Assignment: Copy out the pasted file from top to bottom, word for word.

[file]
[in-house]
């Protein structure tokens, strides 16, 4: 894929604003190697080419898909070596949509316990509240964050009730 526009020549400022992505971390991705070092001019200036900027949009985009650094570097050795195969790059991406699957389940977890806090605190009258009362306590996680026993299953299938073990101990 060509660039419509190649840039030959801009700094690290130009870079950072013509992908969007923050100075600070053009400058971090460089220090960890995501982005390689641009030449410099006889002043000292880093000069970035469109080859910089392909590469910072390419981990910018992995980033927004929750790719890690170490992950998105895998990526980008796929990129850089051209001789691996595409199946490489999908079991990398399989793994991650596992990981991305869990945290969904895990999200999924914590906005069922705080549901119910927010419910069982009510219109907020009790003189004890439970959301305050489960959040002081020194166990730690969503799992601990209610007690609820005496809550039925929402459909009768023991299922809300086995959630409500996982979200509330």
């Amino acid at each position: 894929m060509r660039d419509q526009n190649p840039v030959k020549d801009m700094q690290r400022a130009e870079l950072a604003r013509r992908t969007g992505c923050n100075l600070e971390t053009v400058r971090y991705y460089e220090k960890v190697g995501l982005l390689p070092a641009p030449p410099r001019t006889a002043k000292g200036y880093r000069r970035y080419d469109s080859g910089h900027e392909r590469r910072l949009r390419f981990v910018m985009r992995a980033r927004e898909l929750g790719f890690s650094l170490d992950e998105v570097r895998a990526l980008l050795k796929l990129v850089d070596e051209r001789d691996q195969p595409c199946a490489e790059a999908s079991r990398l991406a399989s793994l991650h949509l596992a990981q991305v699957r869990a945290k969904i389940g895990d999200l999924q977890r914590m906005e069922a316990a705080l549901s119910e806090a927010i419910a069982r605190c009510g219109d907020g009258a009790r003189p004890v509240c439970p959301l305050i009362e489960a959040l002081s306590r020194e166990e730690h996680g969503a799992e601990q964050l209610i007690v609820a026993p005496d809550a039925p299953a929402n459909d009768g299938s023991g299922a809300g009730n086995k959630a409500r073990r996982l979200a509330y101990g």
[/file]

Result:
[in-house]
């Protein structure tokens, strides 16, 4: 894929604003190697080419898909070596949509316990509240964050009730 526009020549400022992505971390991705070092001019200036900027949009985009650094570097050795195969790059991406699957389940977890806090605190009258009362306590996680026993299953299938073990101990 060509660039419509190649840039030959801009700094690290130009870079950072013509992908969007923050100075600070053009400058971090460089220090960890995501982005390689641009030449410099006889002043000292880093000069970035469109080859910089392909590469910072390419981990910018992995980033927004929750790719890690170490992950998105895998990526980008796929990129850089051209001789691996595409199946490489999908079991990398399989793994991650596992990981991305869990945290969904895990999200999924914590906005069922705080549901119910927010419910069982009510219109907020009790003189004890439970959301305050489960959040002081020194166990730690969503799992601990209610007690609820005496809550039925929402459909009768023991299922809300086995959630409500996982979200509330």
């Amino acid at each position: 894929m060509r660039d419509q526009n190649p840039v030959k020549d801009m700094q690290r400022a130009e870079l950072a604003r013509r992908t969007g992505c923050n100075l600070e971390t053009v400058r971090y991705y460089e220090k960890v190697g995501l982005l390689p070092a641009p030449p410099r001019t006889a002043k000292g200036y880093r000069r970035y080419d469109s080859g910089h900027e392909r590469r910072l949009r390419f981990v910018m985009r992995a980033r927004e898909l929750g790719f890690s650094l170490d992950e998105v570097r895998a990526l980008l050795k796929l990129v850089d070596e051209r001789d691996q195969p595409c199946a490489e790059a999908s079991r990398l991406a399989s793994l991650h949509l596992a990981q991305v699957r869990a945290k969904i389940g895990d999200l999924q977890r914590m906005e069922a316990a705080l549901s119910e806090a927010i419910a069982r605190c009510g219109d907020g009258a009790r003189p004890v509240c439970p959301l305050i009362e489960a959040l002081s306590r020194e166990e730690h996680g969503a799992e601990q964050l209610i007690v609820a026993p005496d809550a039925p299953a929402n459909d009768g299938s023991g299922a809300g009730n086995k959630a409500r073990r996982l979200a509330y101990g």